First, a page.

Saturday, March 31, 2018

Searching for an old friend – Howard W. Smith

When our mother passed away in 2005, my sister and I found boxes of things in the attic that had belonged to our father, Austin Saunders, who died in 1971. Since we'd moved soon after his death, the boxes were like a time capsule of Daddy's life. I found a cache of letters from a friend of his, Howard, who'd gone into the Air Force and moved across the country to Washington and Alaska in the 1950s. He called Austin "Leftie." The last letter was a card from Florida.

The one-sided conversation, both humorous and personal, made me wonder what happened to the other letters, the ones Daddy wrote. Could they still exist? I only remember snippets of my father, and would love to read his own words, as fiancé and newlywed, starting out his young life. And wouldn't Howard's children or grandchildren enjoy reading his letters from before they were born?

This month I decided to put my genealogical skills to the test and find out more about Daddy's friend, Howard W. Smith. But – SMITH, mind you! I hoped the middle initial might help. I checked Daddy's alma mater, High Point High School in Guilford County, but found no Howard Smiths within a few years. There were a couple of potential boys in Ancestry about the same age: one growing up in Davidson County and one in Forsyth County. I wonder how they met?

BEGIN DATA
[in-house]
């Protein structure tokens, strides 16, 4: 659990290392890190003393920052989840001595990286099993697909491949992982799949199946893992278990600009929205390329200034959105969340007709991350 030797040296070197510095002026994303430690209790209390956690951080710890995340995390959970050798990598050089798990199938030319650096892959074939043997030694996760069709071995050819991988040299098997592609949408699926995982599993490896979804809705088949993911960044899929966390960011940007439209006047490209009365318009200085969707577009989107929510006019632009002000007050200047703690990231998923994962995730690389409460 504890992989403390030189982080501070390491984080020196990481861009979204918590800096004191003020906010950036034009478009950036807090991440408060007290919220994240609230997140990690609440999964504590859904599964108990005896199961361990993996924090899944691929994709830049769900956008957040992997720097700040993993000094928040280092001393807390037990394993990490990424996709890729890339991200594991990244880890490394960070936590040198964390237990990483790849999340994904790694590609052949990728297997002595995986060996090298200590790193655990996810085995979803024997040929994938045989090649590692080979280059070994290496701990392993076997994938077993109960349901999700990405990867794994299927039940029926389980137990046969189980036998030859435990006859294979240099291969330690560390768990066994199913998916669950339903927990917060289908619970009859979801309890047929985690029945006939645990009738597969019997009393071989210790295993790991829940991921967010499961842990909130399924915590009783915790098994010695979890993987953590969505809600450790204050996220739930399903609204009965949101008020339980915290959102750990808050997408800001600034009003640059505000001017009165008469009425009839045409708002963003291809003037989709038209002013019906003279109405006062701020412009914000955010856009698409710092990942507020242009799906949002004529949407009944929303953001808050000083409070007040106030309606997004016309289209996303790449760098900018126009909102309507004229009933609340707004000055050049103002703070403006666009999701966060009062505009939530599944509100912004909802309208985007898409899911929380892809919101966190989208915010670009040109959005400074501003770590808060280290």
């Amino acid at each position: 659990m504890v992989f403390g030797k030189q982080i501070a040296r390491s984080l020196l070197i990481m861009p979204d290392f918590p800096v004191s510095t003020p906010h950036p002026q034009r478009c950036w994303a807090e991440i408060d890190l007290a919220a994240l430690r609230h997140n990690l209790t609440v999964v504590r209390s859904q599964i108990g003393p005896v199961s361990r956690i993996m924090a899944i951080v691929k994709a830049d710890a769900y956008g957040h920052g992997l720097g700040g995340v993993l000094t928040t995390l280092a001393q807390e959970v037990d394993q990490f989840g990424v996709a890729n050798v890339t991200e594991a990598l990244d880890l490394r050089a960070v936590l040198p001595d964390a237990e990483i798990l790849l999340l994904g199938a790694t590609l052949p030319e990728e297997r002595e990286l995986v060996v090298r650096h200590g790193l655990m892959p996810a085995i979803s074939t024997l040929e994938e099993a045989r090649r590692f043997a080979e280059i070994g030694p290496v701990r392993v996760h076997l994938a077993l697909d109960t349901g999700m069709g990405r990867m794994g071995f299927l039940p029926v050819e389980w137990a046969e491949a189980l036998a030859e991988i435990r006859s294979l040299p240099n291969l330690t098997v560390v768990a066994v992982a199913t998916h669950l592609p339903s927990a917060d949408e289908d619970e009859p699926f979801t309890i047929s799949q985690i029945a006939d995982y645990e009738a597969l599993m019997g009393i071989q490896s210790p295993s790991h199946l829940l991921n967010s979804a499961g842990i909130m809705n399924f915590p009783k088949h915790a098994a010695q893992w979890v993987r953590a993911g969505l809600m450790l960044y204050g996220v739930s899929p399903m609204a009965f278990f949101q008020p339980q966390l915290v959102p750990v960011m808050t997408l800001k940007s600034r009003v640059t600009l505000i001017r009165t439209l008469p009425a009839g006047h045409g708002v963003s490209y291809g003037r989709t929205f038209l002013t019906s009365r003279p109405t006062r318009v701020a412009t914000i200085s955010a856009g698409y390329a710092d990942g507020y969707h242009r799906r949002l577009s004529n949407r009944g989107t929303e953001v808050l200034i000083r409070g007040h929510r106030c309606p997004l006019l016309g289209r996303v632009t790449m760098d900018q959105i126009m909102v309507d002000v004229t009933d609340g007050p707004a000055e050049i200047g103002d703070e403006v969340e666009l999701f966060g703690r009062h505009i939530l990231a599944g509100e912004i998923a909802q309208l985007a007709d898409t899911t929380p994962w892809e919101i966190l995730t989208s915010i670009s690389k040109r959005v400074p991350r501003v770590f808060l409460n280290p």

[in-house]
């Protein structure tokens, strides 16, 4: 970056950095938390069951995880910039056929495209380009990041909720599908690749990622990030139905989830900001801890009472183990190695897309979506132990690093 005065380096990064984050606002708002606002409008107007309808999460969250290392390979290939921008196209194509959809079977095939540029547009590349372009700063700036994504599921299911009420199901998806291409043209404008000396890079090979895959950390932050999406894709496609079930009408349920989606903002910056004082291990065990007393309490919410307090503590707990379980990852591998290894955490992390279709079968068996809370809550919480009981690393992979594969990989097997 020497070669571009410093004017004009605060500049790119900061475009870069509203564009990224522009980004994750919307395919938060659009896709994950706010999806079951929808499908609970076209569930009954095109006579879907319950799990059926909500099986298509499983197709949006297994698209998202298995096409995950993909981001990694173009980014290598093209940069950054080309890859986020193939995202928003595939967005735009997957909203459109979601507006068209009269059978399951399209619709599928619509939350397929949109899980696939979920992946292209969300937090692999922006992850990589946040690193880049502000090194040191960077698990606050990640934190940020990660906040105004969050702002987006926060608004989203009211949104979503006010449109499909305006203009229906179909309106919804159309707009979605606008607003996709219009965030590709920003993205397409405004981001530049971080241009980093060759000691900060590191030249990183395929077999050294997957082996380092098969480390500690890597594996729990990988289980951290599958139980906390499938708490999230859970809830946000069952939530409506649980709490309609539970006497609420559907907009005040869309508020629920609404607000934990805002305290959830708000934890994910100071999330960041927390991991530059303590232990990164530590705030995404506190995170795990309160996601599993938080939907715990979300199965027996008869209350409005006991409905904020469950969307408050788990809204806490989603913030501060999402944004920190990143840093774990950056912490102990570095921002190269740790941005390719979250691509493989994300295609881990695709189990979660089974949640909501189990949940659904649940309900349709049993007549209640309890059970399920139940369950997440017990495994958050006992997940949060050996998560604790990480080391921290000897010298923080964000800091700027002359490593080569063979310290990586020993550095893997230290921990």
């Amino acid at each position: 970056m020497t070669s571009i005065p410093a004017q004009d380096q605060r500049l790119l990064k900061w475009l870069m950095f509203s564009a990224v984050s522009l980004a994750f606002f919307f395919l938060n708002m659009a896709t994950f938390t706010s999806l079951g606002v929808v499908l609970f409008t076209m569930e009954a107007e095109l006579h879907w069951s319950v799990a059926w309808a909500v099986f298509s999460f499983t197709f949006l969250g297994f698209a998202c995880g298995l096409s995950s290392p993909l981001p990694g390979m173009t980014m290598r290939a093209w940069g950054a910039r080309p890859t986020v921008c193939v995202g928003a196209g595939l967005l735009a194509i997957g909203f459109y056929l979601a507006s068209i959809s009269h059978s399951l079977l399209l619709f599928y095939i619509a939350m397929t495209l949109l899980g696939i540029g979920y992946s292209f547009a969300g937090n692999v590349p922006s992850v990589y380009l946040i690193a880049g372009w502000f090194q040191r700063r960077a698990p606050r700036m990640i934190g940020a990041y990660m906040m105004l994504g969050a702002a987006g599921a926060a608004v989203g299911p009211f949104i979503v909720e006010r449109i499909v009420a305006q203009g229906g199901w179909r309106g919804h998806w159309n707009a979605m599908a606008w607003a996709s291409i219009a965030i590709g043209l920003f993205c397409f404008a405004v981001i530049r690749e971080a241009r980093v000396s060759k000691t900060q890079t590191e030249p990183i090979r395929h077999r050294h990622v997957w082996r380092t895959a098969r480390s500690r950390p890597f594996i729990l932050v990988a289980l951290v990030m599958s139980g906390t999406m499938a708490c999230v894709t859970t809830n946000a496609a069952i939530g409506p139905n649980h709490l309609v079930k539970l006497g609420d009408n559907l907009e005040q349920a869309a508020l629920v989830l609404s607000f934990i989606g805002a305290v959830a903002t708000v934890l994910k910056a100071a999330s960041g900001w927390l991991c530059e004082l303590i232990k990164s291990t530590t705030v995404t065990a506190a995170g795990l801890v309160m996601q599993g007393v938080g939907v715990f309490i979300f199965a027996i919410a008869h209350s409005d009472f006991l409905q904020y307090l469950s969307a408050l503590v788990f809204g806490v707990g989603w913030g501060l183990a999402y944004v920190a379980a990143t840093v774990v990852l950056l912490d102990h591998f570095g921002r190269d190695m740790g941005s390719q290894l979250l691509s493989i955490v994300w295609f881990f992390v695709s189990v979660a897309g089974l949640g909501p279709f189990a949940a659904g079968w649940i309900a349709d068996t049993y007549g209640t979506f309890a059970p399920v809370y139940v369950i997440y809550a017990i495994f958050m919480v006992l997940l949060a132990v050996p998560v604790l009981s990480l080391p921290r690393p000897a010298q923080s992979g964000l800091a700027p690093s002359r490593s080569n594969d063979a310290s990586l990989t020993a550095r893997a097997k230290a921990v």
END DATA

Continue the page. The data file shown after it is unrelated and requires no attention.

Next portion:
Since publicly available censuses stop at 1940 and online death certificates have different availabilities in different states, finding modern people can sometimes be harder than finding ancestors. Without a newspaper search account that includes other states (even accounts vary about how much they include), I struck out looking for an obituary. I did find one lead, however. Ancestry led me to Find A Grave, with a veteran's gravesite in Michigan. A Howard W. Smith, who served in the Air Force during the Korean era, died in 2005. The stone includes his wife's name, with no death date. She must still be alive.

A few years back, I used Spokeo to find a living relative. I signed up for a free trial and tried possible names for Howard's family. Many of them led to the same address – data and landline phones which could be out of date. I jotted down names (children?) and possible phone numbers. I checked Michigan's GIS for that county and found out the house is still owned by Howard and his wife, more than a decade after his death. Details about the house made me think his wife is alive, but perhaps not in good health.

Nervously, on a Sunday afternoon, I dialed the phone numbers. When I asked for potential children's names, the first man said, "Wrong number" and hung up on me. I didn't get the chance to mention the wife's name. Another number turned out wrong, though more polite. For the last two, I left messages on generic machines, hope dwindling that I'd ever get a response.

What next? I should send a snail-mail letter to that old homeplace address, though I don't really expect a reply. What would you do?

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